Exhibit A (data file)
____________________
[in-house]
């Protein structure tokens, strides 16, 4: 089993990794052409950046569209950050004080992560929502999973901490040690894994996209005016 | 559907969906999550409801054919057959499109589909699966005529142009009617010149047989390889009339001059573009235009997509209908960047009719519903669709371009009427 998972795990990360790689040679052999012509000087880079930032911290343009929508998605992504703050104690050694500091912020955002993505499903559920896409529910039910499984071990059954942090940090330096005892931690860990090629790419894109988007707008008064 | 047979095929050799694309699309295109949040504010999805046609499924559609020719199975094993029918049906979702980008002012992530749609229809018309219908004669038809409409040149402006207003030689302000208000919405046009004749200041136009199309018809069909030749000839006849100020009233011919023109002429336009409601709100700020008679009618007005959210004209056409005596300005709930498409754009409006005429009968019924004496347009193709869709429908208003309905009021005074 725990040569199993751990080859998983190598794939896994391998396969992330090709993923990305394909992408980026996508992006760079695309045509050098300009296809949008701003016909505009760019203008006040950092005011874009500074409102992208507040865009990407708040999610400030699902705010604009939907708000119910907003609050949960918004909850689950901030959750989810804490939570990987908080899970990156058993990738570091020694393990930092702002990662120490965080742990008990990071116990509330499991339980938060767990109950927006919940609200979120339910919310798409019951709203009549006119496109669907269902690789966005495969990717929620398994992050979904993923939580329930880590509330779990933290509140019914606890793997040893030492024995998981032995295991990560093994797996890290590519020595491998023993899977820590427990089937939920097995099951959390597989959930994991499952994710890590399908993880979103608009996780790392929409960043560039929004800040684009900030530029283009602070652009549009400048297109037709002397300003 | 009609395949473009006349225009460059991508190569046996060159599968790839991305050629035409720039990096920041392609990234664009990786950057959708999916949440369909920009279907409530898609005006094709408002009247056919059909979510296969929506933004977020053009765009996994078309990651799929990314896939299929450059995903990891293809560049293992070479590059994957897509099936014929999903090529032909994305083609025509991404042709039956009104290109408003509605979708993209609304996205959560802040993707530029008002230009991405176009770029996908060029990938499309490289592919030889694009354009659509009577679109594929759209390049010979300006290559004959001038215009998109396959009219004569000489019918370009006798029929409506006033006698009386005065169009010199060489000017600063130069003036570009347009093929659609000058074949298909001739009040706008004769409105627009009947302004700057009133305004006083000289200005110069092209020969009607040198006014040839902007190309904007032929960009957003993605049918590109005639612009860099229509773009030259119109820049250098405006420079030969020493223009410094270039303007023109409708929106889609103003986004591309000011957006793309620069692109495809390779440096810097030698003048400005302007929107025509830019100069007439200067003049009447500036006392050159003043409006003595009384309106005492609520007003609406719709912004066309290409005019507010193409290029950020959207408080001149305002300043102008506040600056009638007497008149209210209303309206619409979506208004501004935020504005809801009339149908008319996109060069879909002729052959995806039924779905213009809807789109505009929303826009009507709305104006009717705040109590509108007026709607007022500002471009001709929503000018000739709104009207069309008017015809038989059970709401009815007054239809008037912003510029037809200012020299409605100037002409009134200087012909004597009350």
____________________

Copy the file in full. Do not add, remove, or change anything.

[in-house]
């Protein structure tokens, strides 16, 4: 089993990794052409950046569209950050004080992560929502999973901490040690894994996209005016 | 559907969906999550409801054919057959499109589909699966005529142009009617010149047989390889009339001059573009235009997509209908960047009719519903669709371009009427 998972795990990360790689040679052999012509000087880079930032911290343009929508998605992504703050104690050694500091912020955002993505499903559920896409529910039910499984071990059954942090940090330096005892931690860990090629790419894109988007707008008064 | 047979095929050799694309699309295109949040504010999805046609499924559609020719199975094993029918049906979702980008002012992530749609229809018309219908004669038809409409040149402006207003030689302000208000919405046009004749200041136009199309018809069909030749000839006849100020009233011919023109002429336009409601709100700020008679009618007005959210004209056409005596300005709930498409754009409006005429009968019924004496347009193709869709429908208003309905009021005074 725990040569199993751990080859998983190598794939896994391998396969992330090709993923990305394909992408980026996508992006760079695309045509050098300009296809949008701003016909505009760019203008006040950092005011874009500074409102992208507040865009990407708040999610400030699902705010604009939907708000119910907003609050949960918004909850689950901030959750989810804490939570990987908080899970990156058993990738570091020694393990930092702002990662120490965080742990008990990071116990509330499991339980938060767990109950927006919940609200979120339910919310798409019951709203009549006119496109669907269902690789966005495969990717929620398994992050979904993923939580329930880590509330779990933290509140019914606890793997040893030492024995998981032995295991990560093994797996890290590519020595491998023993899977820590427990089937939920097995099951959390597989959930994991499952994710890590399908993880979103608009996780790392929409960043560039929004800040684009900030530029283009602070652009549009400048297109037709002397300003 | 009609395949473009006349225009460059991508190569046996060159599968790839991305050629035409720039990096920041392609990234664009990786950057959708999916949440369909920009279907409530898609005006094709408002009247056919059909979510296969929506933004977020053009765009996994078309990651799929990314896939299929450059995903990891293809560049293992070479590059994957897509099936014929999903090529032909994305083609025509991404042709039956009104290109408003509605979708993209609304996205959560802040993707530029008002230009991405176009770029996908060029990938499309490289592919030889694009354009659509009577679109594929759209390049010979300006290559004959001038215009998109396959009219004569000489019918370009006798029929409506006033006698009386005065169009010199060489000017600063130069003036570009347009093929659609000058074949298909001739009040706008004769409105627009009947302004700057009133305004006083000289200005110069092209020969009607040198006014040839902007190309904007032929960009957003993605049918590109005639612009860099229509773009030259119109820049250098405006420079030969020493223009410094270039303007023109409708929106889609103003986004591309000011957006793309620069692109495809390779440096810097030698003048400005302007929107025509830019100069007439200067003049009447500036006392050159003043409006003595009384309106005492609520007003609406719709912004066309290409005019507010193409290029950020959207408080001149305002300043102008506040600056009638007497008149209210209303309206619409979506208004501004935020504005809801009339149908008319996109060069879909002729052959995806039924779905213009809807789109505009929303826009009507709305104006009717705040109590509108007026709607007022500002471009001709929503000018000739709104009207069309008017015809038989059970709401009815007054239809008037912003510029037809200012020299409605100037002409009134200087012909004597009350």